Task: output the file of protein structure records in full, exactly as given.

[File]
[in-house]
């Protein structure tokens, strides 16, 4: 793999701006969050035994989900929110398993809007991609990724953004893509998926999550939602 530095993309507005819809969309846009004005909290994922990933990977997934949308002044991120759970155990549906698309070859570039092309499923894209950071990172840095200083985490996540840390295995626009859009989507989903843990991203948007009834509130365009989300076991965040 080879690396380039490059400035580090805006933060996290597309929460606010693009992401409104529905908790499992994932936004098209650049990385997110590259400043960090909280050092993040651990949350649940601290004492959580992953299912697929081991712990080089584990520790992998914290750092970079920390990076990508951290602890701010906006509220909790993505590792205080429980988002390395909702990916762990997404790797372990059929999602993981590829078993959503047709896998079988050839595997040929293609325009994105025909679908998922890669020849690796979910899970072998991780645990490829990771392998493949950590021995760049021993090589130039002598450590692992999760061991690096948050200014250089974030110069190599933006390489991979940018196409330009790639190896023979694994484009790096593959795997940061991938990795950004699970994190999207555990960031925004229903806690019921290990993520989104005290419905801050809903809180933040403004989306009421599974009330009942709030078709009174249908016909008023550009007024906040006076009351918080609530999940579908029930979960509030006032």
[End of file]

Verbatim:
[in-house]
């Protein structure tokens, strides 16, 4: 793999701006969050035994989900929110398993809007991609990724953004893509998926999550939602 530095993309507005819809969309846009004005909290994922990933990977997934949308002044991120759970155990549906698309070859570039092309499923894209950071990172840095200083985490996540840390295995626009859009989507989903843990991203948007009834509130365009989300076991965040 080879690396380039490059400035580090805006933060996290597309929460606010693009992401409104529905908790499992994932936004098209650049990385997110590259400043960090909280050092993040651990949350649940601290004492959580992953299912697929081991712990080089584990520790992998914290750092970079920390990076990508951290602890701010906006509220909790993505590792205080429980988002390395909702990916762990997404790797372990059929999602993981590829078993959503047709896998079988050839595997040929293609325009994105025909679908998922890669020849690796979910899970072998991780645990490829990771392998493949950590021995760049021993090589130039002598450590692992999760061991690096948050200014250089974030110069190599933006390489991979940018196409330009790639190896023979694994484009790096593959795997940061991938990795950004699970994190999207555990960031925004229903806690019921290990993520989104005290419905801050809903809180933040403004989306009421599974009330009942709030078709009174249908016909008023550009007024906040006076009351918080609530999940579908029930979960509030006032």